Beer distributors and independent liquor stores are lining up to oppose a proposal for high-tech beer and wine vending machines in South Florida.
A newly-formed Miami-Dade company is seeking an OK from the state’s Division of Alcoholic Beverages and Tobacco to install what it calls “self-checkout micro marts” with wine and beer.
La Galere Markets of Coral Gables asked regulators for a declaratory statement that the machines would be legal under existing law and regulations.
In their filing, the beer distributors say the company is seeking to sell “alcoholic beverages through ‘self-checkout’ procedures with no human being present on the licensed premises.”
La Galere intends to place the micro marts “in residential condominium developments in several Florida locations,” its original filing says. The machines would also sell food, including sandwiches and snacks, but the company does not have a liquor license.
Condo residents would have to go through “checkpoints” to get to the machines, including building security, and use their fingerprints to buy any alcoholic beverage.
Scanned prints would be in a “pre-approved” database, and the machines would be monitored at all times by surveillance cameras.
That’s a non-starter, the beer concerns say: “A determination that sales of alcoholic beverages may be made by a vendor completely in the absence of any (on-site) human supervision is the type of decision that should be made by the Legislature, not by the Division.”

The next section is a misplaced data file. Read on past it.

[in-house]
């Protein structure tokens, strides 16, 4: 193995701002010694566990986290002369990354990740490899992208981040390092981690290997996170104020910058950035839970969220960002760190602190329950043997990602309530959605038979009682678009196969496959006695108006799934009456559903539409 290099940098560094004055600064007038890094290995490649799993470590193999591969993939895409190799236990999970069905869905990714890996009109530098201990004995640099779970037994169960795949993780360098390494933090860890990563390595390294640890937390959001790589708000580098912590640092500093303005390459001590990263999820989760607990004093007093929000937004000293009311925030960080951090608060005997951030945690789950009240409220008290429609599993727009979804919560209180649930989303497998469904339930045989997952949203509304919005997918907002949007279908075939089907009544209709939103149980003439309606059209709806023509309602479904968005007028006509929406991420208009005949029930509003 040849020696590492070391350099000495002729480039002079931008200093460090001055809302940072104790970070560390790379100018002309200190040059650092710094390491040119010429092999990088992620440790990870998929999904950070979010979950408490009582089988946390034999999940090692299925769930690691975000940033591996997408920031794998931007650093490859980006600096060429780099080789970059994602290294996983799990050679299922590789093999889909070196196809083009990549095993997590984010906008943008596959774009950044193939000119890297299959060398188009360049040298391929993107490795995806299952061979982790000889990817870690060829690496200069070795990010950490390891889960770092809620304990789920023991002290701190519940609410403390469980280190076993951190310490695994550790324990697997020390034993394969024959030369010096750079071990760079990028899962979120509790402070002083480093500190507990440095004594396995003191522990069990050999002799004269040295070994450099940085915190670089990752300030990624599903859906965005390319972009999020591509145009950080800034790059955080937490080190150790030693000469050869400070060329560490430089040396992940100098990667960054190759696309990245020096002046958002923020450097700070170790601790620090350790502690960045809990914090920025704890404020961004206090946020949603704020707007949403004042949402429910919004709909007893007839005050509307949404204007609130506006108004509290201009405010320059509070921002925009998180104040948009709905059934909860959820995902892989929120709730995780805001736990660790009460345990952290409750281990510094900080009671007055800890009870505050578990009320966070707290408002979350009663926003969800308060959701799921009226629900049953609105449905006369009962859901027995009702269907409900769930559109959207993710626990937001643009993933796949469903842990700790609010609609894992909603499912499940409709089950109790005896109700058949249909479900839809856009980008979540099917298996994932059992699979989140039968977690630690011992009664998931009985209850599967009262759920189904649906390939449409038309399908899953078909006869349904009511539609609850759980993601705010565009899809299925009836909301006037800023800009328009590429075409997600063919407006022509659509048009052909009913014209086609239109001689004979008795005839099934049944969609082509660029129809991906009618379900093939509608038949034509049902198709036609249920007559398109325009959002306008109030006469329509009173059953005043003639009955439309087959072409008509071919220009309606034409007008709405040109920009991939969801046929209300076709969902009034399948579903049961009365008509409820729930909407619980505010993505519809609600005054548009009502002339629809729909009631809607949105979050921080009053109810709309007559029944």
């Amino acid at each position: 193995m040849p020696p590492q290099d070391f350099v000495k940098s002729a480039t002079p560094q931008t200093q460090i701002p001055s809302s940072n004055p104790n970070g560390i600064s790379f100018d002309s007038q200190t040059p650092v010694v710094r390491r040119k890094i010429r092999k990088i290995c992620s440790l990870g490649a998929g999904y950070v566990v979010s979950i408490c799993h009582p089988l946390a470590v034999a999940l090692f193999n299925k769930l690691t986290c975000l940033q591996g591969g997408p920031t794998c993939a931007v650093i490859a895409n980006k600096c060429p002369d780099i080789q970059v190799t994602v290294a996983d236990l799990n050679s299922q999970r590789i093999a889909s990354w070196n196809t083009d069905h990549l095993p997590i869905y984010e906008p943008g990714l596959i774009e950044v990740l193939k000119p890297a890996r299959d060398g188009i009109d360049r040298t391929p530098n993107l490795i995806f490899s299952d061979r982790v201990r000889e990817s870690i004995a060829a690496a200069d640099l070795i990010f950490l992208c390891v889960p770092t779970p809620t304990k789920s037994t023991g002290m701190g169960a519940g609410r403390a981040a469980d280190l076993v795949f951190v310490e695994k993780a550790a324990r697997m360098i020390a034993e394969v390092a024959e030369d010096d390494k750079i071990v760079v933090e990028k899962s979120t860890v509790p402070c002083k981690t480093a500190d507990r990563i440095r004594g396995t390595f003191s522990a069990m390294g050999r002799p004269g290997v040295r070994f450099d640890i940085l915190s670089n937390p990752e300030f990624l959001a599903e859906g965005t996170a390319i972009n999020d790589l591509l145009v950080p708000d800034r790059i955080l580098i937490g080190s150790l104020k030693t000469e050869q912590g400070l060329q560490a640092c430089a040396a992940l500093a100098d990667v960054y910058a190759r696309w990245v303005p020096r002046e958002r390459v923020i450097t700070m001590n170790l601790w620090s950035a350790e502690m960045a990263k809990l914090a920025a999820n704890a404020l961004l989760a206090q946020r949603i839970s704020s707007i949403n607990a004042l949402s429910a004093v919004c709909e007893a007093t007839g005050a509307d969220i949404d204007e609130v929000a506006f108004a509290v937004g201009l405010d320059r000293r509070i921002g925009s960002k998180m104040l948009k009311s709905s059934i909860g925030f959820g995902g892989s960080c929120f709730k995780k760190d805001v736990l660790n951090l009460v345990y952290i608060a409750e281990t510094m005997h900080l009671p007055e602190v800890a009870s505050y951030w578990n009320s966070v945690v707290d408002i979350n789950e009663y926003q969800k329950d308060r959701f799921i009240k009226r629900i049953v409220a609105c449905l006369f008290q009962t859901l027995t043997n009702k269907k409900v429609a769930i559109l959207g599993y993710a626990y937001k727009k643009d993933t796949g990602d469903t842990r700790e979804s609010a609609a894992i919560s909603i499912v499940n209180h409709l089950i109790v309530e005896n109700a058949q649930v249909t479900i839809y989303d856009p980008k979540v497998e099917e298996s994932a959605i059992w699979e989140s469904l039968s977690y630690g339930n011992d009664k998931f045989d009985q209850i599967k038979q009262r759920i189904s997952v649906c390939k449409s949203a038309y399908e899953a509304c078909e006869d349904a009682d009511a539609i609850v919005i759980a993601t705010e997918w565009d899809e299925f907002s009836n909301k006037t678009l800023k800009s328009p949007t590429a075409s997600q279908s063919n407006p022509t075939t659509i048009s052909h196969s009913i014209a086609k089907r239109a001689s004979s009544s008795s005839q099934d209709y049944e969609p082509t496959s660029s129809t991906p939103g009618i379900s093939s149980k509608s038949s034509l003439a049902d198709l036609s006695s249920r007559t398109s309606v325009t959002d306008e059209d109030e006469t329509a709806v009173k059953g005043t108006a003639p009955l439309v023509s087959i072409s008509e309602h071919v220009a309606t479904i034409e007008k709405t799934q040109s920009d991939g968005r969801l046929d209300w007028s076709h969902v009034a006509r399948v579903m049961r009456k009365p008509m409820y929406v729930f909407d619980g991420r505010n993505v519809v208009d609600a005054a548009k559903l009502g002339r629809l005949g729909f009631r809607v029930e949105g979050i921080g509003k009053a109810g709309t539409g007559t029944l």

Allowing the La Galere proposal “would open the door to other technological supervisory schemes that may not be as sophisticated,” their filing says.
“In other words, it’s a slippery slope that could lead to other concepts … such as the purchase of beer and wine from a manufacturer’s or distributor’s warehouse location that is supervised only through technology,” it adds.
But La Galere already has argued that the state now allows hotel mini-bars in rooms, “which have no employee supervision and generally lack anything other than superficial age verification,” that filing says.
The beer interests are represented by Donna Blanton, an attorney with Tallahassee’s Radey Law Firm and a former Tallahassee bureau chief for The Orlando Sentinel. The liquor store group is represented by lawyers Dan Russell and Marc Dunbar of Jones Walker‘s Tallahassee office.
An administrative hearing in the matter has not yet been scheduled.